“The M.J. Murdock Charitable Trust gave us a top-off grant in order to do a historic restoration,” says Janet Rose, IWFF’s executive director. “We were planning a much more modified version of the marquee.”
However, Tim Skufca, an architect from Kibo Group in Missoula, decided he wanted to lend his expertise to recreating the art deco/art moderne style of the original Roxy. “It did end up being more expensive,” says Rose, “but it was much more beautiful. And we ended up with a historically accurate marquee. It should last for another 100 years or so.”
The push for historic restoration wasn’t easy. After the fire, the Roxy was listed as “non-contributing.”
“And it was simply a mistake,” says Philip Maechling, the preservation officer and planner for Missoula’s Office of Planning and Grants. “It may have been done because the building wasn’t finished yet, and the fire really gutted the building. But what happened was the concrete façade remained…and the side walls were intact and that allowed the building to be completely reconstructed essentially how it was.”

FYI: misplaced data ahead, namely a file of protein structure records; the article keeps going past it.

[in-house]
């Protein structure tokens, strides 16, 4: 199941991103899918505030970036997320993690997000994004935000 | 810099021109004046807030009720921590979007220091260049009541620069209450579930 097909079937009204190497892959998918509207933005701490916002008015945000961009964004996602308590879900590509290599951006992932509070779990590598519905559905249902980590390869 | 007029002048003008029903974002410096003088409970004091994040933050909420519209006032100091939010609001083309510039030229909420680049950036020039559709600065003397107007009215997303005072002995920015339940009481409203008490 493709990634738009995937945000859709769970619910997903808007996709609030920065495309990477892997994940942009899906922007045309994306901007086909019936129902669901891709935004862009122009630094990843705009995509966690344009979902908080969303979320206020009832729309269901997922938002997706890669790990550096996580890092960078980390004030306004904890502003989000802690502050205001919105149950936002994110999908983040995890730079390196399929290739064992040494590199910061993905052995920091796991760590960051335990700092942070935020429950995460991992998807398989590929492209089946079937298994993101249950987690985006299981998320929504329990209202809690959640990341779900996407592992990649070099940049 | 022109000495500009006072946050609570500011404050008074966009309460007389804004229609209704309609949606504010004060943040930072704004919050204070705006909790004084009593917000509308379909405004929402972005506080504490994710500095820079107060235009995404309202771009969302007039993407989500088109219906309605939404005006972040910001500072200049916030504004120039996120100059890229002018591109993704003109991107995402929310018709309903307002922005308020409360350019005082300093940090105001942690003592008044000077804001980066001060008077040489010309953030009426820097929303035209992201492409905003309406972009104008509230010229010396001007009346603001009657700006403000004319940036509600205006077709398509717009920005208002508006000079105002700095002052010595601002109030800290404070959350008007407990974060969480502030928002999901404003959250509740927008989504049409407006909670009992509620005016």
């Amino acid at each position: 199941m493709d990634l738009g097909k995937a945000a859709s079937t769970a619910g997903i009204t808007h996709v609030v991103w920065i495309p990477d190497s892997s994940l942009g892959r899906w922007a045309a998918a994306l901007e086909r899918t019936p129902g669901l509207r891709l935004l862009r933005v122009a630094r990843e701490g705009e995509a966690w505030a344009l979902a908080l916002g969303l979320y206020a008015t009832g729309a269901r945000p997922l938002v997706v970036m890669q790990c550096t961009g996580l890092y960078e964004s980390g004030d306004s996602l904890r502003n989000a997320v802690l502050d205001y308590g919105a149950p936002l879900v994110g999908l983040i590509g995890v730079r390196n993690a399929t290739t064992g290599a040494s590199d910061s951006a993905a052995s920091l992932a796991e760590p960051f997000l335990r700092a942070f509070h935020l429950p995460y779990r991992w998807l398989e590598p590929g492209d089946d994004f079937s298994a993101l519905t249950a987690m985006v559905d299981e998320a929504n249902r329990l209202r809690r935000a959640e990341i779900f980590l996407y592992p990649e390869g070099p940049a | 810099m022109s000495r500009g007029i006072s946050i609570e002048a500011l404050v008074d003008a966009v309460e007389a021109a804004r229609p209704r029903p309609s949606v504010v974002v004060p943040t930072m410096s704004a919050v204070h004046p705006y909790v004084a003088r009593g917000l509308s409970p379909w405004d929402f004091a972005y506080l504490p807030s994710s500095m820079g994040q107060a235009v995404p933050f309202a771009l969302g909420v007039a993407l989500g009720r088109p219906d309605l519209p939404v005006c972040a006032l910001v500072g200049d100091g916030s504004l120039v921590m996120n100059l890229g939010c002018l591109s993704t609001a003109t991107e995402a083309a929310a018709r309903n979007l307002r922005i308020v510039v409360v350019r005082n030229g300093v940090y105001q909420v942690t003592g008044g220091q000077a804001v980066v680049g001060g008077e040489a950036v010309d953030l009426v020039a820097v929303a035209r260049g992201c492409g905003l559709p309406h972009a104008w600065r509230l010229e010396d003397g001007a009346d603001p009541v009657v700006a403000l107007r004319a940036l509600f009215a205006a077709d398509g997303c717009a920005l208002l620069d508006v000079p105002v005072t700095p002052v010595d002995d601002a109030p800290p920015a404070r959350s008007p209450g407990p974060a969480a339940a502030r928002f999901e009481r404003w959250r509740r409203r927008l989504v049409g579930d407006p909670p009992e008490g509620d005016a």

Maechling says that in the first remodel some windows were bricked in, but since then all of the original openings have been re-opened and the building now maintains its original symmetry.
Oscar and Joan Paisley built the Roxy in 1937 during the Great Depression for $35,000 and named it after the famous New York City venue. It opened as a cheap seat theater—25 cents for adults, 10 cents for children—but at the time the sound equipment was top-of-the-line, the 630 seats were trimmed in chromium and it boasted new air conditioning. In addition to a stylish mezzanine, the Roxy featured a coffee shop, known as a “dairy bar.” According to Mathews, the Wilma was queen in Missoula, but the Roxy offered entertainment at a walkable distance for students from the University of Montana. And even during times of depression—especially during depression—people still spent money on film as an escape from the daily grind.